26 Aug, 2019
Tigress Dies in Maharashtra, Officials Suspect Poisoning
While Maharashtra has performed impressively in the field of tiger conservation, with its tiger population increasing from 190 to 312 in four years, tiger deaths continue to be a matter of concern for wildlife activities and those involved in tiger conservation. The latest case is that of a young tigress which was found dead in the Chandrapur district of Maharashtra. Officials suspect poisoning to have been the been the cause of her death. The carcass of a dead wild boar was also located in close proximity. This case again calls our attention to the issue of tiger human conflict.
What caused the death of the tigress?
The carcass of the tigress, who is estimated to be around four years old, was found in a cotton field in the village of Bedgaon. The nearest forests to the site where the tigress was found dead are located in Maharashtra (about 6km away) and Telangana (about 10km away). Forest officials believe that the tigress had wandered off from her habitat into a human habitation, thereby resulting in man-animal conflict. Conflicts between tigers and humans occur when the tiger enters a village or any other landscape inhabited by humans and prey on their livestock. Although officials suspect that the tigress died after she consumed the meat of a boar which was poisoned, suggestions involving poaching have been ruled out, since the carcass was found intact without any signs of external injury.
Here’s what the officials have to say
SV Ramarao, senior forest official and Chief Conservator of Forests, Chandrapur circle, commenting on the matter, said, “The post-mortem revealed that prima facie, the cause of death was poisoning. A wild boar carcass was found nearby. The poisoning could be “intentional or unintentional”.
He further added that the tigress may have died due to poisoning since the field where she was found dead was sprayed with insecticides. He went on to say, “It is possible that the pesticide may have flown with the water run-off after the rains as we found some water puddles nearby. This may have poisoned the carcass. However, the pieces of meat recovered from the tiger's intestines will be sent to the Regional Forensic Science Laboratory (RFSL) at Nagpur for toxicology and histopathology analysis”.
Shedding light on another aspect of the matter, the official said, "Another worrying aspect was the presence of the tigress in an area, which is around 6 km and 10 km respectively from the nearest forested patch in Maharashtra and Telangana. The landscape is fragmented with human habitation, and the tigress would have been able to hide in cotton fields, eventually bringing her into conflict with people.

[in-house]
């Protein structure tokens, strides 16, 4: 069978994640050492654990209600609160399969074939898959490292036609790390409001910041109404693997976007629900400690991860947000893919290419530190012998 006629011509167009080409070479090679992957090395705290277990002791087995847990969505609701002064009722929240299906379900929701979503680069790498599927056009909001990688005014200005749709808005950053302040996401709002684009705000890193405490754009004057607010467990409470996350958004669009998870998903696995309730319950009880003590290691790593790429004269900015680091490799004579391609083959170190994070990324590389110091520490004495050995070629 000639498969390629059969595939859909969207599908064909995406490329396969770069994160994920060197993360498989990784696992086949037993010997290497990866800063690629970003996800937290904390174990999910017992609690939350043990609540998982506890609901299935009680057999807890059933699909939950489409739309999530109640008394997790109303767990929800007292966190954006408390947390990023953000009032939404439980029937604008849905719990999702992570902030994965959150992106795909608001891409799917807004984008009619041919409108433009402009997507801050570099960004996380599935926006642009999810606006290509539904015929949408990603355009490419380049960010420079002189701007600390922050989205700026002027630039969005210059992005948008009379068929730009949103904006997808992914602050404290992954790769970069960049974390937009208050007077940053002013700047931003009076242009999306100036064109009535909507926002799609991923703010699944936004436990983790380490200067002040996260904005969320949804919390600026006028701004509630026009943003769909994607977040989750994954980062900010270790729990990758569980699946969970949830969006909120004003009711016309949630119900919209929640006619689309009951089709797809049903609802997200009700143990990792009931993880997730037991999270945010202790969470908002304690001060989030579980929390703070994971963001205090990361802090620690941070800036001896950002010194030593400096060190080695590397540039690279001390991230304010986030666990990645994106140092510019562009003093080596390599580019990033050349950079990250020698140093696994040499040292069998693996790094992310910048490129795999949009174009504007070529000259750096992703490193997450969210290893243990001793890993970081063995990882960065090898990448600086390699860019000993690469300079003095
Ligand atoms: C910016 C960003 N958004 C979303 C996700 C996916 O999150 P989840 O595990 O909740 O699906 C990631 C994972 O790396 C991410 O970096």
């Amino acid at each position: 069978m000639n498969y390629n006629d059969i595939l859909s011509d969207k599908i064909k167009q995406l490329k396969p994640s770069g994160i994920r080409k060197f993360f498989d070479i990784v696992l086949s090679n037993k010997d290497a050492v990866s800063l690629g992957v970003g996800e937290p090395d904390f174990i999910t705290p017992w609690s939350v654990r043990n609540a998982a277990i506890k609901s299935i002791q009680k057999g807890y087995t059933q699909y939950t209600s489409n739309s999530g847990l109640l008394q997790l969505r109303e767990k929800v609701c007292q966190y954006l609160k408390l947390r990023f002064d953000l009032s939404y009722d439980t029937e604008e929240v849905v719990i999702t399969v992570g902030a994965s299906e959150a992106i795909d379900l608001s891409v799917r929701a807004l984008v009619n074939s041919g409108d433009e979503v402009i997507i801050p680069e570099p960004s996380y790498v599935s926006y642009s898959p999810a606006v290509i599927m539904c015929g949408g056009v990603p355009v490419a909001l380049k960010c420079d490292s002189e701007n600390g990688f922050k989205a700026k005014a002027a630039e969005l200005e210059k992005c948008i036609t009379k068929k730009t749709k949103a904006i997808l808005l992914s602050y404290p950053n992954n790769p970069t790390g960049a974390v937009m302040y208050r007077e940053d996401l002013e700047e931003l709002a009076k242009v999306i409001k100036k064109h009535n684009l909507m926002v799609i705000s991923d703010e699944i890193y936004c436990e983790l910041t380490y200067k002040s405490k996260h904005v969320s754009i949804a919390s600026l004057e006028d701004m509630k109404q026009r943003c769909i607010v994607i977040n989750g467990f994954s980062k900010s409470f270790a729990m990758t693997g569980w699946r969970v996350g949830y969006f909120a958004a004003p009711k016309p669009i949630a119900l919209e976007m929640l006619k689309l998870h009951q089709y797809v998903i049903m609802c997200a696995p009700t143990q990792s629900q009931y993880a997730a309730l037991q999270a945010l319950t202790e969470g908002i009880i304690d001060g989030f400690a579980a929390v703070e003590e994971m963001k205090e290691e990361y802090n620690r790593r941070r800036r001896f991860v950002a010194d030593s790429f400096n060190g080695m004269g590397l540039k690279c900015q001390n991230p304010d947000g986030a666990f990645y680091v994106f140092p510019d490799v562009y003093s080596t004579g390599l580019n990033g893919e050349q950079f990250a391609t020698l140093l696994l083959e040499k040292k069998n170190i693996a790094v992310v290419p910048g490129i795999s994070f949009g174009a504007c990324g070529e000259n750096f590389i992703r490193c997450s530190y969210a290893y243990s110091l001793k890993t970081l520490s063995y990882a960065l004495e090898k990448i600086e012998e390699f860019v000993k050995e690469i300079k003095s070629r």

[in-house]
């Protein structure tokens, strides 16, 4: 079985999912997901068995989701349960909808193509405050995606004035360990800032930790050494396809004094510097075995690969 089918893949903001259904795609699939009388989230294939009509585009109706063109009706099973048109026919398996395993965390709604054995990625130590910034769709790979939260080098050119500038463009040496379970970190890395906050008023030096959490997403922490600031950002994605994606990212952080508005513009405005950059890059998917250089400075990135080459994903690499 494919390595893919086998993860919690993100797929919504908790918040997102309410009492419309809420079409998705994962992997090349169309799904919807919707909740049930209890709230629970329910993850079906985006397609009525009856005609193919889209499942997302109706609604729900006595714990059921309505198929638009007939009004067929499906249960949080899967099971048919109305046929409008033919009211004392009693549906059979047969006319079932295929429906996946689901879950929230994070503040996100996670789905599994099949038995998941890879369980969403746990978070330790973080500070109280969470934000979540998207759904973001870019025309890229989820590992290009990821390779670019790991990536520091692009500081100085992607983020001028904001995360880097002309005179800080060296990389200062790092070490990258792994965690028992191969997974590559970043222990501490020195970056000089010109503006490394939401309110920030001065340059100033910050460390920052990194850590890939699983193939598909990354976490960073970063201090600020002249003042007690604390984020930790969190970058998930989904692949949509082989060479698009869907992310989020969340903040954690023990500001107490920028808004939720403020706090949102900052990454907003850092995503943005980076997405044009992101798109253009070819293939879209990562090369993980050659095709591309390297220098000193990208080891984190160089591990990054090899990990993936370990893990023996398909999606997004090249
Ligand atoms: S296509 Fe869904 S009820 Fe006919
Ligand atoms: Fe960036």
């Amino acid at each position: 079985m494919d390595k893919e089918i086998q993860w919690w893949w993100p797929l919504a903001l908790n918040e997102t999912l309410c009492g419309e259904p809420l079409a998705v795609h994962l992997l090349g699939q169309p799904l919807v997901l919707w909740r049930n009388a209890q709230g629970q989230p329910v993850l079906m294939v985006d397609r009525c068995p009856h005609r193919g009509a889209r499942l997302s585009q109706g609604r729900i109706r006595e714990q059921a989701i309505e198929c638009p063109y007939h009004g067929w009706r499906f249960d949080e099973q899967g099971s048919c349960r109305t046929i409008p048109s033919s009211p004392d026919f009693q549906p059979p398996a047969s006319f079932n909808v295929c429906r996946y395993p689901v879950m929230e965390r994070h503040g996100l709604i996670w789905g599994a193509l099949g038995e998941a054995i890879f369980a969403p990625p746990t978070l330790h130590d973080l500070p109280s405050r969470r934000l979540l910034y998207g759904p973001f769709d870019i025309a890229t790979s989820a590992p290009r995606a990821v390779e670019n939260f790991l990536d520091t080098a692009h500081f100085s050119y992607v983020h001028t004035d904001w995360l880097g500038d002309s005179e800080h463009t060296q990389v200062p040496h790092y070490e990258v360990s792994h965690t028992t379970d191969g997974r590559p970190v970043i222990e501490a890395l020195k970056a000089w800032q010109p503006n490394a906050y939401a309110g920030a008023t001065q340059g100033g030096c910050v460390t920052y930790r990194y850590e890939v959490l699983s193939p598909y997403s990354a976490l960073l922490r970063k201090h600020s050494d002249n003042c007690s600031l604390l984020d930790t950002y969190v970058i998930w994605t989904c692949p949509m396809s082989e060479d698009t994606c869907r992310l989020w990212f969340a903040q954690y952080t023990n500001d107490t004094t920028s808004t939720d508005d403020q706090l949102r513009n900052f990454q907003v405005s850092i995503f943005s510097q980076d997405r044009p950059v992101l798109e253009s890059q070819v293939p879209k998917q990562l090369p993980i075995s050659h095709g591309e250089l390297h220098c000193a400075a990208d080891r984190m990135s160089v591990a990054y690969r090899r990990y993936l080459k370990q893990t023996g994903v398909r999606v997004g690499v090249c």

Was the tiger from the area or did it migrate?
There are doubts regarding the origin of the tigress. Officials are yet to determine if the tigress was from the area or had migrated from some other location. To do this, they will match the stripe patterns of the tigress in their database. In case the stripes do not match, there is a high probability of the tigress having migrated from Telangana, which is located nearby.
Increasing tiger deaths a cause for concern in Maharashtra
With the death of this tigress, the number of tiger deaths in Maharashtra has risen to 12 this year. Earlier this year, a female tigress and her two sub-adult cubs were found poisoned in Brahmapuri in Chandrapur. Two cases of poaching were also recorded. These occurred at Tipeshwar Wildlife Sanctuary and Tadoba Andhari Tiger Reserve. The state recorded 21 tiger deaths in 2017 and 20 in 2018.
The Central Chanda forest division where the tigress was found dead, is home to around 16 tigers. It lies in close proximity to Tadoba Andhari Tiger Reserve (TATR) and Bramhapuri forest division, which have around 90 and 40 tigers respectively. The highest density of tigers results in conflict with the human population in the area.
There are six tiger reserves in Maharashtra. The 2014 tiger census revealed that India was home to 2,226 tigers, while the Tiger Census 2018 revealed that the tiger population in India had increased to 2,967.